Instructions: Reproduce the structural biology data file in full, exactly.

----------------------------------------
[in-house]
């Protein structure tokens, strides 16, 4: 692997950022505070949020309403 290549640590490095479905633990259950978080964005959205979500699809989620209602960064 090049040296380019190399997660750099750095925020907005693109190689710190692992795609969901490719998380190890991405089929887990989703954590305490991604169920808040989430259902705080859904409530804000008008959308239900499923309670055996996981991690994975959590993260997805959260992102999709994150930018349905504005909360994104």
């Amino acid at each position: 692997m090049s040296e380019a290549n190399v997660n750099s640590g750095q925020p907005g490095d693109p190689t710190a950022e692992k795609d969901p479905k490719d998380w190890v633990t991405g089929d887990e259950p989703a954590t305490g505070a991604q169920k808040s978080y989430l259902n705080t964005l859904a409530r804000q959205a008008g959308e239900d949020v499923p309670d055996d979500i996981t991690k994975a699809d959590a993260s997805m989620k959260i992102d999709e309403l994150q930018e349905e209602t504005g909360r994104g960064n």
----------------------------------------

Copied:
[in-house]
């Protein structure tokens, strides 16, 4: 692997950022505070949020309403 290549640590490095479905633990259950978080964005959205979500699809989620209602960064 090049040296380019190399997660750099750095925020907005693109190689710190692992795609969901490719998380190890991405089929887990989703954590305490991604169920808040989430259902705080859904409530804000008008959308239900499923309670055996996981991690994975959590993260997805959260992102999709994150930018349905504005909360994104």
């Amino acid at each position: 692997m090049s040296e380019a290549n190399v997660n750099s640590g750095q925020p907005g490095d693109p190689t710190a950022e692992k795609d969901p479905k490719d998380w190890v633990t991405g089929d887990e259950p989703a954590t305490g505070a991604q169920k808040s978080y989430l259902n705080t964005l859904a409530r804000q959205a008008g959308e239900d949020v499923p309670d055996d979500i996981t991690k994975a699809d959590a993260s997805m989620k959260i992102d999709e309403l994150q930018e349905e209602t504005g909360r994104g960064n």